It’s true. We’ve scraped out the last jar of piccalilli. At the beginning of the winter, I made a Piccallilli mountain so vast that it probably qualified for some kind of EU subsidy. It is just the thing to perk up our cheese butties when we go out walking – I used to hate it, but have gradually acquired a taste for it after years of making it for Robin. I still don’t like the bits of cauliflower, but I’m in charge of making the packed lunches, so I just sneak those into Robin’s sarnies.
Although the hands-on bit only takes a few minutes, you do need to need to start this several hours ahead, in order to give the veggies a good salty soaking – overnight is even better. Don’t skip this step or you will end up with a horrid bright yellow watery mess (to give you an idea, my veggies emitted about 150ml of liquid).
I have tried several piccalilli recipes, but this one is my favourite – it is one of those wonderful handed-down family recipes given to me by our lovely friend and neighbour along the road, Barbara Smith.
Do not wear your best clothes to make this – you will inevitably get splashed with turmeric somewhere along the process. If you do get turmeric on your clothes, wash in detergent and then hang in direct sunlight while still wet – the stain should magically disappear. I realise that in England the sun cannot be guaranteed to make an appearance, but I can’t think of a solution to that.
Barbara Smith’s Piccalilli
This quantity makes 2 x 600ml jars and 2 x 500ml jars (or about 8 normal sized jam jars)
You will need jars for potting, sterilised by washing in hot soapy water, then rinsed and put on a baking tray into a cool oven (100C) for 10 minutes. Pot the Piccalilli while the jars are still hot to avoid any possibility of the glass jars breaking on contact with the hot liquid. I find wide-mouthed large jars are best for this – the type that you would buy pickled onions or mayonnaise in, though ordinary jam jars are fine – they are just a bit more fiddly to fill. You could buy proper pickling jars, of course – Ikea do excellent ones at very reasonable prices – but I prefer to recycle the free ones that come with my pickles!
I also have one of those very useful jam jar funnels, which basically stops the entire kitchen and most of your clothes ending up turmeric-coloured, as well as saving you from third degree burns while you’re trying to wrestle something a bit like volcanic lava into a jar – not essential, but they only cost a couple of pounds and are definitely worth acquiring if you make jams and pickles on a regular basis.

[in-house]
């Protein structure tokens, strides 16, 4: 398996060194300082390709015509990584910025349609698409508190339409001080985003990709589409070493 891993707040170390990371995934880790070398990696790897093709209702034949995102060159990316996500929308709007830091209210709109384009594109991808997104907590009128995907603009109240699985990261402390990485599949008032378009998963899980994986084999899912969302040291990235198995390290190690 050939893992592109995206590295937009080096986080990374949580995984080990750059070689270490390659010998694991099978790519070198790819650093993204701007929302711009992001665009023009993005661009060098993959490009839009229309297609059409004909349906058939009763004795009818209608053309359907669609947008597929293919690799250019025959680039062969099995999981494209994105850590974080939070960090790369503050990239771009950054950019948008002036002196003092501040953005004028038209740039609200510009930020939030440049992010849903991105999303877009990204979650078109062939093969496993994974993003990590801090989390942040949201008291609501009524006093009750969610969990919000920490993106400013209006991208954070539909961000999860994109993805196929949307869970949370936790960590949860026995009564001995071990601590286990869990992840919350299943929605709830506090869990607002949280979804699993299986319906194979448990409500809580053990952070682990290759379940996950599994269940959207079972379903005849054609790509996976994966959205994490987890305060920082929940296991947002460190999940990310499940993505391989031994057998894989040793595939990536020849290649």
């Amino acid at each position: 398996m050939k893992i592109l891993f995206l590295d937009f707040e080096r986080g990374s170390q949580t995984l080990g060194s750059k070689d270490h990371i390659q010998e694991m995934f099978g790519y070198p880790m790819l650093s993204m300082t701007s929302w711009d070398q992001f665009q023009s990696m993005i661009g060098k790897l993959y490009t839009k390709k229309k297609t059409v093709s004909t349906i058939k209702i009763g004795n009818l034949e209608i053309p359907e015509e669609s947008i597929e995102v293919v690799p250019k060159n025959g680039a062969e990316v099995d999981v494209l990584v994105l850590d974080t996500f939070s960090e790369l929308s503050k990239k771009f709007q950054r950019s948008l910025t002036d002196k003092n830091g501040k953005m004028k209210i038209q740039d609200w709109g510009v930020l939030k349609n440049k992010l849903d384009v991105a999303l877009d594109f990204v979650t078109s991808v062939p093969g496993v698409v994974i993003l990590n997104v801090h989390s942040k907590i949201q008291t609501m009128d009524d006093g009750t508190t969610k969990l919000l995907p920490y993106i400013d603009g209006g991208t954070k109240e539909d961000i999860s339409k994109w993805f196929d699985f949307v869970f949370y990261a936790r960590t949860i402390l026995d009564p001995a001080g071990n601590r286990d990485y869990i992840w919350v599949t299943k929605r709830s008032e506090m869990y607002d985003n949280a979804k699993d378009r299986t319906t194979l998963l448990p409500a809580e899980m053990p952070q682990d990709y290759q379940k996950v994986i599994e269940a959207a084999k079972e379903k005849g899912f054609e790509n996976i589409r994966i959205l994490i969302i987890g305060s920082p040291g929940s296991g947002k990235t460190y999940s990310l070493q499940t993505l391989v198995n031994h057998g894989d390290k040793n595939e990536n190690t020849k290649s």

1 English cucumber (or 2 to 3 small ones if they are Turkish style)
2 medium onions
Half a head of a medium cauliflower
250g runner beans or French beans
3 rounded tablespoons salt
1 litre vinegar (I used grape because that’s what we get here, but malt is fine)
1tsp chilli flakes or 2 fresh red chillies, finely chopped
30g English mustard powder
60g plain flour
15g turmeric powder
15g ground ginger
I find the easiest way to manage this is to chuck all of the chopped veggies into a very large bowl (I use my washing up bowl), then add the salt and give it a really good mix with your hands, before putting into a large colander or sieve to drain.
Cut the cauliflower into florets and then snap little pieces off with your fingers, so that you end up with lots of miniature florets – discard the stalk. Cut the courgettes in half lengthways, then cut each half into four long strips, then chop widthways – you should be left with pieces about the size of a pea.
Cut the cucumber in half lengthways and scrape out the seeds – a teaspoon is easiest for this. Cut the cucumber into approximately the same sized pieces as the courgettes.
Top and tail the beans, then cut into small pieces roughly the same size as the other vegetables. Repeat with the onions.
Put everything into a very large bowl, sprinkle over the salt, then give it all a really good mix with your hands. Tip into a colander or sieve which is standing over a bowl or jug – make sure the bottom of the sieve has plenty of clearance so that the liquid can drip away from it. Cover with a clean tea towel and leave for at least 3 -4 hours, but overnight is even better.
In a small bowl, mix together the flour, mustard powder, turmeric and ginger, and add about 100ml of the vinegar – just enough so that you can mix it into a smooth pourable paste. Add a little more vinegar if necessary.
Put the vegetables into a large saucepan and discard the liquid that has drained from them. Do not be tempted to rinse the vegetables or you will undo all your good work – nearly all the salt will have drained off with the water, so the vegetables will not taste overly salty. (If you dip your finger into the waste liquid and taste it, you will find it incredibly salty.)
Add the remaining vinegar, sugar and chilli, place over a medium to high heat, and bring to the boil. Reduce the heat and add the flour/mustard mixture, stirring all the time to prevent lumps forming. Bring back to a simmer and cook for about five minutes, just long enough to cook out the flour but still retaining the crunch in the vegetables. If you prefer your vegetables softer, just cook for another minute or two. (The sauce will thicken perceptibly once it has returned to boiling point and the Piccalilli will also thicken further as it cools.)
Pot straight away in warm sterilised jars. You can eat this pretty much straight away (we always do!) but it does mellow with keeping. Providing you hide it from your friends and family, it will keep for several months in a cool place.
2 thoughts on “Piccalilli crisis”
Can I use normal table salt?
Yes, that’s what I use – most of it is going down the plughole, so no need to waste expensive sea salt!